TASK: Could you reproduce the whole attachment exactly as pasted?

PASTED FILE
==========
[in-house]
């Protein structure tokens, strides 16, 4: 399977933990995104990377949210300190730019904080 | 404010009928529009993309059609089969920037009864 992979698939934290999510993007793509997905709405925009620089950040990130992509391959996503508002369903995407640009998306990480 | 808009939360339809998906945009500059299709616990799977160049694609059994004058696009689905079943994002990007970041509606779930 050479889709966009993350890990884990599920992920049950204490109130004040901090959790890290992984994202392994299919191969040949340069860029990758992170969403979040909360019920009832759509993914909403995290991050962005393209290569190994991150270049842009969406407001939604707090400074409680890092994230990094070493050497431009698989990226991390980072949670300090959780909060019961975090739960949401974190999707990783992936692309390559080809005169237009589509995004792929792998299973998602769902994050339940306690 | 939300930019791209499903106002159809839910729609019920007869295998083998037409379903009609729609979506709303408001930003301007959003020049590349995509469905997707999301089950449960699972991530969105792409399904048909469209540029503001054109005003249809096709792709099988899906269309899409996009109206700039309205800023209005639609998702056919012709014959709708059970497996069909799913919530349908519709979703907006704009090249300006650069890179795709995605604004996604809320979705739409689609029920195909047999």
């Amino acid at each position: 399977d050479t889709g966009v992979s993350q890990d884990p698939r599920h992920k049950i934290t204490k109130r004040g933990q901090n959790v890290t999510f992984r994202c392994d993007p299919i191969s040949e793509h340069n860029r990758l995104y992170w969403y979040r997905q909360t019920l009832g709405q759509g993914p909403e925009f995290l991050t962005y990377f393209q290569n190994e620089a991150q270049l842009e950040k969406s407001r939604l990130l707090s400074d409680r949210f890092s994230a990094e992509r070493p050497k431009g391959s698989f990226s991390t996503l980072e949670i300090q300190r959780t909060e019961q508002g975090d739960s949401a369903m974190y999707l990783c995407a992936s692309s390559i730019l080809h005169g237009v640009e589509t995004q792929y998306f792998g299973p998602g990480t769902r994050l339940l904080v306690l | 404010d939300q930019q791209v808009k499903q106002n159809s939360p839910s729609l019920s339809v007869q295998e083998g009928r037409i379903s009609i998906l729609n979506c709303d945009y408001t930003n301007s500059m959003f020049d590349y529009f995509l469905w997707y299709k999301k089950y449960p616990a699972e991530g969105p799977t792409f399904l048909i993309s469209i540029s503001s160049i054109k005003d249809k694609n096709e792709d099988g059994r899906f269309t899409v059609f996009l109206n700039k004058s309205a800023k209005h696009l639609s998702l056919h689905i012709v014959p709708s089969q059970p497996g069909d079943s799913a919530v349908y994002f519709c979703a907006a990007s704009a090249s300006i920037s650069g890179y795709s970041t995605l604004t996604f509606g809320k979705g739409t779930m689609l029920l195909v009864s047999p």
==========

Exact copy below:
[in-house]
């Protein structure tokens, strides 16, 4: 399977933990995104990377949210300190730019904080 | 404010009928529009993309059609089969920037009864 992979698939934290999510993007793509997905709405925009620089950040990130992509391959996503508002369903995407640009998306990480 | 808009939360339809998906945009500059299709616990799977160049694609059994004058696009689905079943994002990007970041509606779930 050479889709966009993350890990884990599920992920049950204490109130004040901090959790890290992984994202392994299919191969040949340069860029990758992170969403979040909360019920009832759509993914909403995290991050962005393209290569190994991150270049842009969406407001939604707090400074409680890092994230990094070493050497431009698989990226991390980072949670300090959780909060019961975090739960949401974190999707990783992936692309390559080809005169237009589509995004792929792998299973998602769902994050339940306690 | 939300930019791209499903106002159809839910729609019920007869295998083998037409379903009609729609979506709303408001930003301007959003020049590349995509469905997707999301089950449960699972991530969105792409399904048909469209540029503001054109005003249809096709792709099988899906269309899409996009109206700039309205800023209005639609998702056919012709014959709708059970497996069909799913919530349908519709979703907006704009090249300006650069890179795709995605604004996604809320979705739409689609029920195909047999």
């Amino acid at each position: 399977d050479t889709g966009v992979s993350q890990d884990p698939r599920h992920k049950i934290t204490k109130r004040g933990q901090n959790v890290t999510f992984r994202c392994d993007p299919i191969s040949e793509h340069n860029r990758l995104y992170w969403y979040r997905q909360t019920l009832g709405q759509g993914p909403e925009f995290l991050t962005y990377f393209q290569n190994e620089a991150q270049l842009e950040k969406s407001r939604l990130l707090s400074d409680r949210f890092s994230a990094e992509r070493p050497k431009g391959s698989f990226s991390t996503l980072e949670i300090q300190r959780t909060e019961q508002g975090d739960s949401a369903m974190y999707l990783c995407a992936s692309s390559i730019l080809h005169g237009v640009e589509t995004q792929y998306f792998g299973p998602g990480t769902r994050l339940l904080v306690l | 404010d939300q930019q791209v808009k499903q106002n159809s939360p839910s729609l019920s339809v007869q295998e083998g009928r037409i379903s009609i998906l729609n979506c709303d945009y408001t930003n301007s500059m959003f020049d590349y529009f995509l469905w997707y299709k999301k089950y449960p616990a699972e991530g969105p799977t792409f399904l048909i993309s469209i540029s503001s160049i054109k005003d249809k694609n096709e792709d099988g059994r899906f269309t899409v059609f996009l109206n700039k004058s309205a800023k209005h696009l639609s998702l056919h689905i012709v014959p709708s089969q059970p497996g069909d079943s799913a919530v349908y994002f519709c979703a907006a990007s704009a090249s300006i920037s650069g890179y795709s970041t995605l604004t996604f509606g809320k979705g739409t779930m689609l029920l195909v009864s047999p």